4:43
one way to do that is to use a list comprehension,

4:46
I can say nums is equal to, or I've already got nums,

4:52
so maybe sq is equal to num squared for num in nums.

5:01
And then I want to sum that,

5:04
and so I'm going to say sq.sum is equal to the sum of this whole guy here.

5:13
Let's run that see if it works.

5:17
Okay, I got an error here, unsupported operand for ** a string and an int,

5:25
again I've got this string in here, so maybe I want to corse these to ints.

5:30
Let's corse them to ints, and then do that see if that works.

5:37
Okay, it looks like it worked this might just seem like a silly thing

5:41
but you'll note that in this case I used num

5:46
as my variable in my list comprehension here

5:50
and in Python 2 if I used num here when I get out of this list comprehension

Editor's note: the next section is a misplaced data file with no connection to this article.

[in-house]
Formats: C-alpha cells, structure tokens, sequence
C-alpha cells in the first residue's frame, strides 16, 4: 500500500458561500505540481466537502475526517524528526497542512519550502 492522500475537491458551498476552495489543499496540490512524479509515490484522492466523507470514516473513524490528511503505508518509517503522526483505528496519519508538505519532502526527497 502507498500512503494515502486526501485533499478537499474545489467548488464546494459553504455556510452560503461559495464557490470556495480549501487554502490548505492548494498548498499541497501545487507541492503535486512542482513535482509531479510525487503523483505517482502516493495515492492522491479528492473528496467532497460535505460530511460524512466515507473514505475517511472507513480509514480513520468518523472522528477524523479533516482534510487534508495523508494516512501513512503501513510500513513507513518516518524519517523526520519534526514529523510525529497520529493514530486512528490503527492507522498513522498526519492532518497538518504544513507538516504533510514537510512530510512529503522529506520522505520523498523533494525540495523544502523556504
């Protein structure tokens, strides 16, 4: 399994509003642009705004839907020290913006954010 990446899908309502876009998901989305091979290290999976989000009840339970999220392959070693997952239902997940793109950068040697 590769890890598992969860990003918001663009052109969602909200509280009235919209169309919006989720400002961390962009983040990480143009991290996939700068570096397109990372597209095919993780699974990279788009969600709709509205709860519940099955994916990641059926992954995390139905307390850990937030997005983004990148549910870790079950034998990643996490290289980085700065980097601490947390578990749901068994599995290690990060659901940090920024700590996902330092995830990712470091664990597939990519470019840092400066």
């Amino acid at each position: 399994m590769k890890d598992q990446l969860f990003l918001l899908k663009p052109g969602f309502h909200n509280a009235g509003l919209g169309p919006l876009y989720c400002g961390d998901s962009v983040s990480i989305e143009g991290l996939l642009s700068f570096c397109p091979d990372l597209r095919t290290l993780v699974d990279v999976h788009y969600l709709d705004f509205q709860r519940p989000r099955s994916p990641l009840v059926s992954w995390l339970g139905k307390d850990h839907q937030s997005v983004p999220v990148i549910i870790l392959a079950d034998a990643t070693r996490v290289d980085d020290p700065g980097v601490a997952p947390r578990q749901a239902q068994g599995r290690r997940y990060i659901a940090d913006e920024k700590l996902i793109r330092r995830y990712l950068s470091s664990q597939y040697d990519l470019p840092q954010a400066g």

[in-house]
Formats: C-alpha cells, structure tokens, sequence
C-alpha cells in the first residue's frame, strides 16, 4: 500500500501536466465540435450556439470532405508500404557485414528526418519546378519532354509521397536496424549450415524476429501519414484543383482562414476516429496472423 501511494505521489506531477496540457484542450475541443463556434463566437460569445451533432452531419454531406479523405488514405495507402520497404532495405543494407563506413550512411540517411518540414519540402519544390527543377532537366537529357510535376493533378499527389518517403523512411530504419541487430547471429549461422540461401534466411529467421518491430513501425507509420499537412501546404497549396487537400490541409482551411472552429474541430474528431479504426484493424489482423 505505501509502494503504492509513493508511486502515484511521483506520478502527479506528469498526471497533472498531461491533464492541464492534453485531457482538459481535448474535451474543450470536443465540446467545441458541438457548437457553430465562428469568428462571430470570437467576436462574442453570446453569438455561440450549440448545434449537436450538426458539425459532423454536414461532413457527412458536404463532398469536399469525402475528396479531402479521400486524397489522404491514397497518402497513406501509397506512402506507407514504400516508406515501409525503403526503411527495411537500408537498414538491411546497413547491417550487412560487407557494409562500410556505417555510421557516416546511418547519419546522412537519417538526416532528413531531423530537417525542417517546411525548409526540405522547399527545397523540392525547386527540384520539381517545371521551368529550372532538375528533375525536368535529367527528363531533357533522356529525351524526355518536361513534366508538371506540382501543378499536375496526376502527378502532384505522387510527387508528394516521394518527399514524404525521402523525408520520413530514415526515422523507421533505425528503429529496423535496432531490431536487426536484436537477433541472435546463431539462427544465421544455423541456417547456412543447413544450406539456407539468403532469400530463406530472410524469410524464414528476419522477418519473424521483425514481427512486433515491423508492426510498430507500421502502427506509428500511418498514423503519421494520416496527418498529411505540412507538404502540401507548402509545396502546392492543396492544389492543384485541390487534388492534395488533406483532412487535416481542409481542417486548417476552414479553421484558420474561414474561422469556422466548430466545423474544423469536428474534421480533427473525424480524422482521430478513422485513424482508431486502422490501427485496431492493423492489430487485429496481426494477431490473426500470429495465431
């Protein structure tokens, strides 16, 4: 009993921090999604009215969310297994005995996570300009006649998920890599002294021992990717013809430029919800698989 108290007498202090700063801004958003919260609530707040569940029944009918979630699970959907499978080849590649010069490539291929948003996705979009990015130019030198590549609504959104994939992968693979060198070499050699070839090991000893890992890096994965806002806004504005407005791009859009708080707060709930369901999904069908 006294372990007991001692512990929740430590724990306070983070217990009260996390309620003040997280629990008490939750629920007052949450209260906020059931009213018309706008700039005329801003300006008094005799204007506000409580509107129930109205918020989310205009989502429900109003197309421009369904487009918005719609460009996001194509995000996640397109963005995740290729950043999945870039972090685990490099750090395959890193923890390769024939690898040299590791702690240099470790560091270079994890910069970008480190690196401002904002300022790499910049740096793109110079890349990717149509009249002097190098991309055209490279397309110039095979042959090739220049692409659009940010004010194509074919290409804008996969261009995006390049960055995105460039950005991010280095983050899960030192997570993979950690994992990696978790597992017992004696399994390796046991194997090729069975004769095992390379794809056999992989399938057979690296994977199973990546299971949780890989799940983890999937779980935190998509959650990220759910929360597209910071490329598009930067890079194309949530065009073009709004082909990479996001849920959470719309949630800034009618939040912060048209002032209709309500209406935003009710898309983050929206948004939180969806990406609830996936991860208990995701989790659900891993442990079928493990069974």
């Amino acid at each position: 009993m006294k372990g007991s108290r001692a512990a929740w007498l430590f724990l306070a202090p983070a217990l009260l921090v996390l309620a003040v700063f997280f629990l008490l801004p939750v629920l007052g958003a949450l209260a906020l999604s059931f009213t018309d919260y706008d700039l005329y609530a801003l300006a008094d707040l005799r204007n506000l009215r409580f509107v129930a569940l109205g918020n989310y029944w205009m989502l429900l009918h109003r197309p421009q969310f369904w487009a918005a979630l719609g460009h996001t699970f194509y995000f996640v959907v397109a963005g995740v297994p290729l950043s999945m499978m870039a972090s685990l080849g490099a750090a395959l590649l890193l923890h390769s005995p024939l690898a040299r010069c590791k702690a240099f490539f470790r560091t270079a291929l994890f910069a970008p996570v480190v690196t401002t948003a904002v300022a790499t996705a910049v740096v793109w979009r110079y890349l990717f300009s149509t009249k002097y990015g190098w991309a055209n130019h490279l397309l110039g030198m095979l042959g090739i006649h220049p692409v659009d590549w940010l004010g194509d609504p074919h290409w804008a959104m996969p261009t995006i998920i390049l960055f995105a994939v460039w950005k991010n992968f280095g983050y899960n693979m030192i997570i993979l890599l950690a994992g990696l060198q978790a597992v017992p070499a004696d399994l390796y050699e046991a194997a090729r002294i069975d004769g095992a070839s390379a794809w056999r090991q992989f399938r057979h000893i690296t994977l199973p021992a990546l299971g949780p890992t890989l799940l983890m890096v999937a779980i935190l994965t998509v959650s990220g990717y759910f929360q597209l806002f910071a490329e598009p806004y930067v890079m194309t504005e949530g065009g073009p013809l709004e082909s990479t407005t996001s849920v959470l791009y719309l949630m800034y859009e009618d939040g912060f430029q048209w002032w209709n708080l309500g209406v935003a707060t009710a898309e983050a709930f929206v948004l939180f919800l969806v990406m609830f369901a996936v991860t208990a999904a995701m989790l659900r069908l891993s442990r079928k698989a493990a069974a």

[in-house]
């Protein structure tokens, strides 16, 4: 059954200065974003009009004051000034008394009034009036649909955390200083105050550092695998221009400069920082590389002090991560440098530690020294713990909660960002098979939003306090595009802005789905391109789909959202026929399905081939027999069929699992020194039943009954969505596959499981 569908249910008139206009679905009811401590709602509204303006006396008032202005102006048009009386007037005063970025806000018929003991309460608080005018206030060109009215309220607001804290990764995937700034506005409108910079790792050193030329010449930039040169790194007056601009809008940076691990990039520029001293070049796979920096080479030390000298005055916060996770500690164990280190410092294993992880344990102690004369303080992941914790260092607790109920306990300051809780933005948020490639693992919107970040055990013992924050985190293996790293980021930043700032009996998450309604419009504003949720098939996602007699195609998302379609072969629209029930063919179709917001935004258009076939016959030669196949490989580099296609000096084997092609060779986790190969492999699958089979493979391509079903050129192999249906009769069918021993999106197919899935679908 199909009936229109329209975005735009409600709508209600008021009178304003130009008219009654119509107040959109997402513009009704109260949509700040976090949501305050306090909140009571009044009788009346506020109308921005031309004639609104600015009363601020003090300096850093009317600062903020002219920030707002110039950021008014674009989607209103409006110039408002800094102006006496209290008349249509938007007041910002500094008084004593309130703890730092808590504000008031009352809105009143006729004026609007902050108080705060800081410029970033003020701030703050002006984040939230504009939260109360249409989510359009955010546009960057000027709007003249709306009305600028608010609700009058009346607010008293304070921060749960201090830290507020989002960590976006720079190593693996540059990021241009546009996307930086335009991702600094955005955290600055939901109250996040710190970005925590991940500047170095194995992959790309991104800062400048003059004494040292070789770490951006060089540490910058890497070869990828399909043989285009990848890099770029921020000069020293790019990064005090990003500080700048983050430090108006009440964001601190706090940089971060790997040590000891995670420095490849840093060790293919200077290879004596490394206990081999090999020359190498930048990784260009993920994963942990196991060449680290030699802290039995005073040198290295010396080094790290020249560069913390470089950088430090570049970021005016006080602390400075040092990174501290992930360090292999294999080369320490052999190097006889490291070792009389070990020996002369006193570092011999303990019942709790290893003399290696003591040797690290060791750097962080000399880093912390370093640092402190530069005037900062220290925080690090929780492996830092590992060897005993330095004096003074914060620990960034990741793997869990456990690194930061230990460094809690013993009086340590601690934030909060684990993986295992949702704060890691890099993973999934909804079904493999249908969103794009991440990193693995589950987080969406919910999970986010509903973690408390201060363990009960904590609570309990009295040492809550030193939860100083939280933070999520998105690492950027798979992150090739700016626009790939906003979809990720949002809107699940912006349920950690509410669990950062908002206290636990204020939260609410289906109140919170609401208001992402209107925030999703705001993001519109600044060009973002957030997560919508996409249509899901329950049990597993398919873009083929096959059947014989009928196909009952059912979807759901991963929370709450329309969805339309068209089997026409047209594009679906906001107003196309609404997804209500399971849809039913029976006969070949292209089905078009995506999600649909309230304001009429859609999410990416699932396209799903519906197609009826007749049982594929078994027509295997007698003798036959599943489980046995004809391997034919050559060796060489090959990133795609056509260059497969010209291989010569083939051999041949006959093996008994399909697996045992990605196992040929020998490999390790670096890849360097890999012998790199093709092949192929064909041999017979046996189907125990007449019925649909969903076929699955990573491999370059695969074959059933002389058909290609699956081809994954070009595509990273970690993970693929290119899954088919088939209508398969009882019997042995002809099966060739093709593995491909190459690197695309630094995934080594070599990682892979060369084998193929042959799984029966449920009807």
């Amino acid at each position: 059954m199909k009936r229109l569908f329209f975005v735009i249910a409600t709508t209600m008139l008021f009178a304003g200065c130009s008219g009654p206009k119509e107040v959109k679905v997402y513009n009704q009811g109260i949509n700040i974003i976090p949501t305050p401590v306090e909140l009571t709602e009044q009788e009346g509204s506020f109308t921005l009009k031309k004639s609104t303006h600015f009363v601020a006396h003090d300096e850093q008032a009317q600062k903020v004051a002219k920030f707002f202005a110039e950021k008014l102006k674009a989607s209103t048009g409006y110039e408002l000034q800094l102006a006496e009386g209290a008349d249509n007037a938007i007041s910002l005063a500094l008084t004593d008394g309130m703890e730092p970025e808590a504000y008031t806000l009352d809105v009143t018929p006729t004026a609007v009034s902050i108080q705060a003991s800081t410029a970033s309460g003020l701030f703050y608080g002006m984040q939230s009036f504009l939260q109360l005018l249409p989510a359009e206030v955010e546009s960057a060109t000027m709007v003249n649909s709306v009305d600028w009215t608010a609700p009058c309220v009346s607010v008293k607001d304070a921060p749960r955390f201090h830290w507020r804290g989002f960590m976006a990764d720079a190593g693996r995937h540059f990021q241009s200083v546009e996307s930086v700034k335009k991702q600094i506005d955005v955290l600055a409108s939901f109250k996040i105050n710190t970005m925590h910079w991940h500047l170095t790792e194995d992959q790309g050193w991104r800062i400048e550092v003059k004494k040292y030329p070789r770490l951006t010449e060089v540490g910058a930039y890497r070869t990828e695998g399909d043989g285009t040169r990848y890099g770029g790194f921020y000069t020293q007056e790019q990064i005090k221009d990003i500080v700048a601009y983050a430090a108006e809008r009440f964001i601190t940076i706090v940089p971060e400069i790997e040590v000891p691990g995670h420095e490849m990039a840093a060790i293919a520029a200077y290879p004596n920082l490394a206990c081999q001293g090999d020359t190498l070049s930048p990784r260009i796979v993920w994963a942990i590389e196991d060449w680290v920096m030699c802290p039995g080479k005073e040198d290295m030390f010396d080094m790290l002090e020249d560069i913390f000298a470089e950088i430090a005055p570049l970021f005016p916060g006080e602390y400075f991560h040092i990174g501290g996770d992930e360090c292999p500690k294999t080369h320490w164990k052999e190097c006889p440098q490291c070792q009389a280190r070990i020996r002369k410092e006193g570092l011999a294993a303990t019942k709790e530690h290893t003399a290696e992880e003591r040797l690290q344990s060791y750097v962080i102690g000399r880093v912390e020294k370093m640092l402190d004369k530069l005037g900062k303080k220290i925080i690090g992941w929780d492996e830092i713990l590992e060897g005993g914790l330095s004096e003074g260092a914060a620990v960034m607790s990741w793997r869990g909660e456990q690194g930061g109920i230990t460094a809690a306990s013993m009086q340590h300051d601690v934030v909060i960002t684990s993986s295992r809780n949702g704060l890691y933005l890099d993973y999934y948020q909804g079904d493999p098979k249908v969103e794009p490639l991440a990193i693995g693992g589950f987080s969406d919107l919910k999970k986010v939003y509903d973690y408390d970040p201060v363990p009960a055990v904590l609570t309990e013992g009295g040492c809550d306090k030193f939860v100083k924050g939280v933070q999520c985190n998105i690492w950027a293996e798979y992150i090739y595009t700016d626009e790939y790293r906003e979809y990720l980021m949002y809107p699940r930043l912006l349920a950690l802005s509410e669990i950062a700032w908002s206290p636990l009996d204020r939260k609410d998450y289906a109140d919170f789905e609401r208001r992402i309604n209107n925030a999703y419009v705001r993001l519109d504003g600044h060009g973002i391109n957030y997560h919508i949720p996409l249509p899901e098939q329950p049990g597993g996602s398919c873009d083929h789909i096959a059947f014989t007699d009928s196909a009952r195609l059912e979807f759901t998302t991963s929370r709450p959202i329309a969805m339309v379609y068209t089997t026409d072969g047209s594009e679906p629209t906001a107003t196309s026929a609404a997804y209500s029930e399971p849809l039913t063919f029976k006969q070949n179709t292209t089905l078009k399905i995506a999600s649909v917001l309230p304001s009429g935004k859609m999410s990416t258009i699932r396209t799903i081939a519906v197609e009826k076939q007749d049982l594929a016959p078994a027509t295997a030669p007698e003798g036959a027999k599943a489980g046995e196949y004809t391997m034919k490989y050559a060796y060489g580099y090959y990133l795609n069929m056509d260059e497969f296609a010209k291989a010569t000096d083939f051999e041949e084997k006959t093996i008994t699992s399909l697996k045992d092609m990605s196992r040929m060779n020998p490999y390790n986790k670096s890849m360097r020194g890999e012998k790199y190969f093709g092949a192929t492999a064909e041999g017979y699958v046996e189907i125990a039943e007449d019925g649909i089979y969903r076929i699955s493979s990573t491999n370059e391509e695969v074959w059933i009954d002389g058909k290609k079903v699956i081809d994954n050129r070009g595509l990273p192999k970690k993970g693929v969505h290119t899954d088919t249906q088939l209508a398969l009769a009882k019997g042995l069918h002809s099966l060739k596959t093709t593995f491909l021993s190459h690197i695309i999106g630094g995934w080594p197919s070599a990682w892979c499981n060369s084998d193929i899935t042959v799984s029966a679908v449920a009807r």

5:55
the value of no will be the last value of this list comprehension.

5:58
In Python 3 that behavior is changed and there is no "leakage"

6:02
of this variable into the surrounding scope here

6:06
so num stays at 42.

6:09
So I put an X in here and a num in here

6:12
in case you used those in a list comprehension.

6:14
Now if you did these in another way, if you made a for loop and used num in there

6:18
then you would overwrite this num guy

6:21
so it's just something to be aware of if you're not familiar with that

6:24
in Python 2 on list comprehensions,

6:27
note that generator expressions and set and dictionary comprehensions

6:32
behave as in Python 3, there's no leakage there

6:35
but in the list comprehension there is.

6:38
So this video showed some of the things that changed in Python 3,

6:43
we have laziness as a general theme

6:45
so range and map are both lazy

6:49
they support somewhat different interface so be aware of that.

6:53
Sorting, when you sort different types, you need to be specific

6:58
and make sure that they support sorting

7:00
and so we can use the key parameter of the sorted function to help enable that

7:05
and there's no name leakage in list comprehensions now.